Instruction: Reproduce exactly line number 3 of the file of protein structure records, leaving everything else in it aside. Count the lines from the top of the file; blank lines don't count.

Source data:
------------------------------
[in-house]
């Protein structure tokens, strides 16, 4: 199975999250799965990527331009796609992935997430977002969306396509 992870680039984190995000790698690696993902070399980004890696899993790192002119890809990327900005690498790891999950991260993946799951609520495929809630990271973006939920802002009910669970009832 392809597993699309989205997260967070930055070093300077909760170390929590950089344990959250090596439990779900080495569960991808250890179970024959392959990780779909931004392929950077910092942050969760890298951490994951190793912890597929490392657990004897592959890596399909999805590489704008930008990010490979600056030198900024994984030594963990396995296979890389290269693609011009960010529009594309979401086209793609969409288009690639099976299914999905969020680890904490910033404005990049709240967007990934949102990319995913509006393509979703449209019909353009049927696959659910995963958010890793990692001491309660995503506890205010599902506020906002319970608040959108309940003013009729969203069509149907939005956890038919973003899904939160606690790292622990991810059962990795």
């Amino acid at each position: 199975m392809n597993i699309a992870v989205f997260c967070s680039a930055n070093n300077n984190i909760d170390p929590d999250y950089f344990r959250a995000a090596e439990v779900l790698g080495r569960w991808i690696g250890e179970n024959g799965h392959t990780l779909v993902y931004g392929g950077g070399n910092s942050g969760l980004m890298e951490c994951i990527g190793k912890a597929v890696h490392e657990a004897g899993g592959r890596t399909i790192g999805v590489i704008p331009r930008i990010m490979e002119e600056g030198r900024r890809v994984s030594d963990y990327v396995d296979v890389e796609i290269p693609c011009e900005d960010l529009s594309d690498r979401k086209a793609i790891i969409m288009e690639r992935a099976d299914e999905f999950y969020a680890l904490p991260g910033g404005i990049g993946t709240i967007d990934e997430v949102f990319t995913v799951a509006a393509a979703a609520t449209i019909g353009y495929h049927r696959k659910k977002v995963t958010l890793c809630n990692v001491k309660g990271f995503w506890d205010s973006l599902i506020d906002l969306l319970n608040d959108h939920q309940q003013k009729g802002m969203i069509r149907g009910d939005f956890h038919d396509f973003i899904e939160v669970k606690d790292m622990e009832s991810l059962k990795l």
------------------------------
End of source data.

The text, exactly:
């Amino acid at each position: 199975m392809n597993i699309a992870v989205f997260c967070s680039a930055n070093n300077n984190i909760d170390p929590d999250y950089f344990r959250a995000a090596e439990v779900l790698g080495r569960w991808i690696g250890e179970n024959g799965h392959t990780l779909v993902y931004g392929g950077g070399n910092s942050g969760l980004m890298e951490c994951i990527g190793k912890a597929v890696h490392e657990a004897g899993g592959r890596t399909i790192g999805v590489i704008p331009r930008i990010m490979e002119e600056g030198r900024r890809v994984s030594d963990y990327v396995d296979v890389e796609i290269p693609c011009e900005d960010l529009s594309d690498r979401k086209a793609i790891i969409m288009e690639r992935a099976d299914e999905f999950y969020a680890l904490p991260g910033g404005i990049g993946t709240i967007d990934e997430v949102f990319t995913v799951a509006a393509a979703a609520t449209i019909g353009y495929h049927r696959k659910k977002v995963t958010l890793c809630n990692v001491k309660g990271f995503w506890d205010s973006l599902i506020d906002l969306l319970n608040d959108h939920q309940q003013k009729g802002m969203i069509r149907g009910d939005f956890h038919d396509f973003i899904e939160v669970k606690d790292m622990e009832s991810l059962k990795l």